Allan Clarke was born in Short Heath on July31st, 1946. He did what he did best for 17 years - sticking the ball in the back of the net. he did that 275 times for the 5 clubs he played for. From humble beginnings at Fellows Park with Walsall he went on to play for Fulham, Leicester City, Leeds United and Barnsley. This came in a remarkable club career in which he played over 500 games. Its a fine record that he is rightly immensely proud of. He also had 12 years in management at Barnsley ( twice.) Leeds United, Scunthorpe United and Lincoln City.
It was clear from his chat that he is also proud of his local roots and his time spent with Walsall FC before he made it to the big time, "I'm from Short Heath one of five brothers who all played professional football I played for Birmingham South East Schools. Aston Villa were interested in signing me. Very interested. Their manager at the time, Joe Mercer, would give me two free tickets in the last year of my schooling and my father and I would attend. At one point I was going to sign but there was one factor that stopped me from doing so - it was 2 or 3 bus rides away from Short Heath."
Allan contested that it was Ron Jukes alone who discovered him all those years ago. "Well he would say that." He quickly replied when asked as such. "I was also scouted by West Bromwich Albion, the team I supported as a boy." There were trials and he had to impress to be given his chance and he gave an insight as to how times changed over the years. "I don't like politics in football. Our Wayne, who was a lot younger than me, was given a chance because he was Allan Clarke's brother. I don't like that."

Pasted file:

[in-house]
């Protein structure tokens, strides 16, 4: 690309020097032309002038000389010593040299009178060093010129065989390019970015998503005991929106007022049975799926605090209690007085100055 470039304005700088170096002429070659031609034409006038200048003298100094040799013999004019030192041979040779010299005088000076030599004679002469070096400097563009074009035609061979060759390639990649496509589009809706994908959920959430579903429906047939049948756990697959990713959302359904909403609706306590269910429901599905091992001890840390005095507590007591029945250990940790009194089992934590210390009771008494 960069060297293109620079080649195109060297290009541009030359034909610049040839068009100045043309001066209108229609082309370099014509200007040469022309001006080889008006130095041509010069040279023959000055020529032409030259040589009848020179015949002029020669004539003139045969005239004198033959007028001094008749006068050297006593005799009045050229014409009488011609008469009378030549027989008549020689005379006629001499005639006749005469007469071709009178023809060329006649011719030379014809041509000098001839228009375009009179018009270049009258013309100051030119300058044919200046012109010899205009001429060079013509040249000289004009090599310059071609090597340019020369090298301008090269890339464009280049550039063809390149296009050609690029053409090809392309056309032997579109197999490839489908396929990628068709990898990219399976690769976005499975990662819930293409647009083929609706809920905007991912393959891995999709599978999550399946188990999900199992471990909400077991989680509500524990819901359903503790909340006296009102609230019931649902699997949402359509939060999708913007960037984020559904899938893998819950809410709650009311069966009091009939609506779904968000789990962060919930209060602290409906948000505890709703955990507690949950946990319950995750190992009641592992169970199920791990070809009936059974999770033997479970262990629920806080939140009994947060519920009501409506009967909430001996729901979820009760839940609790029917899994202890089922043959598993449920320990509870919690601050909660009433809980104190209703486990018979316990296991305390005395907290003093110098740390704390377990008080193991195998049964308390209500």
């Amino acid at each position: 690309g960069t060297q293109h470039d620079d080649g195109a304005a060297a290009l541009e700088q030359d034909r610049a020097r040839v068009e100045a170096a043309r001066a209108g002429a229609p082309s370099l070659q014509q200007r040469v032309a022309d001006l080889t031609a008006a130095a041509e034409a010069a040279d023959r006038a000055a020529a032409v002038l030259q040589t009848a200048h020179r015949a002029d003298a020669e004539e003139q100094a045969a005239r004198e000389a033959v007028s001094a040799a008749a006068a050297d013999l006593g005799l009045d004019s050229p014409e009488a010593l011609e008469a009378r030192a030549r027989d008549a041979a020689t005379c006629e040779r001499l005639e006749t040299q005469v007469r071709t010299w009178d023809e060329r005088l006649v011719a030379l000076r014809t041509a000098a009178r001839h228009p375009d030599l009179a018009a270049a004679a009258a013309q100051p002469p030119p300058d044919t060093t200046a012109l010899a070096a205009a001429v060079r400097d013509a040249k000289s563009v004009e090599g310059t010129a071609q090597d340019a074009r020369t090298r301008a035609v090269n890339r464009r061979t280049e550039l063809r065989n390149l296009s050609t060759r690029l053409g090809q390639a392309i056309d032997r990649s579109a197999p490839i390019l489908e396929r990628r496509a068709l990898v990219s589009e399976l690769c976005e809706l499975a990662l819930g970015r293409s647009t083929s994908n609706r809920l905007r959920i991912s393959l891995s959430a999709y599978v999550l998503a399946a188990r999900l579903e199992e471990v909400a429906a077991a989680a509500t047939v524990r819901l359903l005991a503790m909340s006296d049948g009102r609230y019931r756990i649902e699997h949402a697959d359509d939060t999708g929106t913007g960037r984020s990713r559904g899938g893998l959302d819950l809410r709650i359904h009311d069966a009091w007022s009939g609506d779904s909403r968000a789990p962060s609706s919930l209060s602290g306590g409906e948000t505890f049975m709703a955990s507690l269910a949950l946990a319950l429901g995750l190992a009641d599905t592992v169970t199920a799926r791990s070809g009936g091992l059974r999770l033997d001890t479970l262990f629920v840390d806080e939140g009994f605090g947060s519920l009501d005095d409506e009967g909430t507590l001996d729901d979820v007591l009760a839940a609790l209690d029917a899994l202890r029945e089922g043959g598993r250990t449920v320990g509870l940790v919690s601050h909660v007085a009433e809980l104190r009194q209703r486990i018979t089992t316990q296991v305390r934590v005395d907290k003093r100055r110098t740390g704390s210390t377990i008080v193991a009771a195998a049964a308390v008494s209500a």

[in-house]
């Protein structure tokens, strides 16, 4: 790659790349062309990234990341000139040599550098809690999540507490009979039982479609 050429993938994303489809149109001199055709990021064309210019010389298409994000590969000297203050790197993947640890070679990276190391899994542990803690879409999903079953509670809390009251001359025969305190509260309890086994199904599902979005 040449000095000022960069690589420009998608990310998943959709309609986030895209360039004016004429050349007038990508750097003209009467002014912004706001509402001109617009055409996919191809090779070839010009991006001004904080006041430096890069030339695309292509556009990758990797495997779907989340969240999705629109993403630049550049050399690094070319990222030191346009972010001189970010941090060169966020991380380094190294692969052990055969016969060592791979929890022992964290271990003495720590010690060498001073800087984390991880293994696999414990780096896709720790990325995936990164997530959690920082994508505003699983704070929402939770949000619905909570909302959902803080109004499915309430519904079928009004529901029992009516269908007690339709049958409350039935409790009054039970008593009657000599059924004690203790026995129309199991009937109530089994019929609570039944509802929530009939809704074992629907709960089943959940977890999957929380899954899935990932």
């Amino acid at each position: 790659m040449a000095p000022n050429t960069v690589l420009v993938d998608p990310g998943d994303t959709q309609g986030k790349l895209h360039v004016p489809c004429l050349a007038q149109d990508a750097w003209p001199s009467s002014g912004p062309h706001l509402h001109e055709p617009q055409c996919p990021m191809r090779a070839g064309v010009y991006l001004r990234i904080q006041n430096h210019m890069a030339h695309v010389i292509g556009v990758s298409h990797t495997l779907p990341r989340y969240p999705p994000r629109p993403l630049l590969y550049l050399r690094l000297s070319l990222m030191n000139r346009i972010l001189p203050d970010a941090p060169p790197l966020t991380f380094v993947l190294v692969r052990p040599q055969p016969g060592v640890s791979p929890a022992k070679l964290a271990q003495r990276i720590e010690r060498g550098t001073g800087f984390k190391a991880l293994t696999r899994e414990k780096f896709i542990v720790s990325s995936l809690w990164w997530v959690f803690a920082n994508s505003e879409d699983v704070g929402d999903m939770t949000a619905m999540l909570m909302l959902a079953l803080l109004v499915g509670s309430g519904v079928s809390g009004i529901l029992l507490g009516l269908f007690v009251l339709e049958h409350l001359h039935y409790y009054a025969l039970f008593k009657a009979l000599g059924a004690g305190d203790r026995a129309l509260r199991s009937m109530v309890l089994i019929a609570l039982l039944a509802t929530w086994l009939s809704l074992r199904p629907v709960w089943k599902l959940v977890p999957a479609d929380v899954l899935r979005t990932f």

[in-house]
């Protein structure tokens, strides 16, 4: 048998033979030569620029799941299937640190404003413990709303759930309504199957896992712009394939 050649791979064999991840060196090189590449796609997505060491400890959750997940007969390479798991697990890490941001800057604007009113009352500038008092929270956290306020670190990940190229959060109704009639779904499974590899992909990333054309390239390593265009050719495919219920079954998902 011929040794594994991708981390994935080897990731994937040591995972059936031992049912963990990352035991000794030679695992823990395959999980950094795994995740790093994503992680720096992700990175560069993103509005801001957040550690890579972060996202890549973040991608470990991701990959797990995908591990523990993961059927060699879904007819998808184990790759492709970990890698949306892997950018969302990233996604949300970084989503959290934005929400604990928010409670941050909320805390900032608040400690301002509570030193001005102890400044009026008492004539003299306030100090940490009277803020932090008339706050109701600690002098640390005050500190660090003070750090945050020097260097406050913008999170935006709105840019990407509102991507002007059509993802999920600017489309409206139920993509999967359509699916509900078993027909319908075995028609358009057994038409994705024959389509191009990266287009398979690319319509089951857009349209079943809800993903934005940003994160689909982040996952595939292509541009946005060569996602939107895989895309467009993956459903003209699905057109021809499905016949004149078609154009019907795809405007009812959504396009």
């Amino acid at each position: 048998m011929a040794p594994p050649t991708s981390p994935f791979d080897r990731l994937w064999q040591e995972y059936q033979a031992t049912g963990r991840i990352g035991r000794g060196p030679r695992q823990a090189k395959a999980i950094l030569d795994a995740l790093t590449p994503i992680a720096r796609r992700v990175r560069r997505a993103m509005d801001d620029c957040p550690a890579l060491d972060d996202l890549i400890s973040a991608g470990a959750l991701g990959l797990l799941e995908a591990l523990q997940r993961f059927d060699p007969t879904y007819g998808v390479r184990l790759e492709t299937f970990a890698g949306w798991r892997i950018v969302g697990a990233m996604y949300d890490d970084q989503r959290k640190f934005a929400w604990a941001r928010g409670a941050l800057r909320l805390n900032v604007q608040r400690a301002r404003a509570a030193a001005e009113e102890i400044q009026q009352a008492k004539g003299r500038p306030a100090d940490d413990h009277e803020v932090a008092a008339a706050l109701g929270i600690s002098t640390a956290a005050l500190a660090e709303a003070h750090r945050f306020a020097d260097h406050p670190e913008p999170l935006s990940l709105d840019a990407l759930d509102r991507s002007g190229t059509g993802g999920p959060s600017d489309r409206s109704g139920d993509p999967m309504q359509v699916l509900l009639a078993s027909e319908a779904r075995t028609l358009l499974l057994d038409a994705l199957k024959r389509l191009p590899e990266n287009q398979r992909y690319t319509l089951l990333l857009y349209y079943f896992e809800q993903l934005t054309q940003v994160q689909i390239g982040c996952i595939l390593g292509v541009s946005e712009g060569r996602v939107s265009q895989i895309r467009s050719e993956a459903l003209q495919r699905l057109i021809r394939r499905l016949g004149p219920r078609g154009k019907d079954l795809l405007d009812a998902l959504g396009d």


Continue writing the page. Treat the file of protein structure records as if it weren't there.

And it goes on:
Allan left school in 1961 and joined a club with less difficult bus journeys - Walsall. "In those days you were taken on the ground staff as they called it. There were 8 of us taken on that year. One of them was Nick Atthey. He and I joined the very same day. My duties included boot cleaning and toilet cleaning etc. There wasn't too much actual football to start with. Bill Moore was manager when I joined."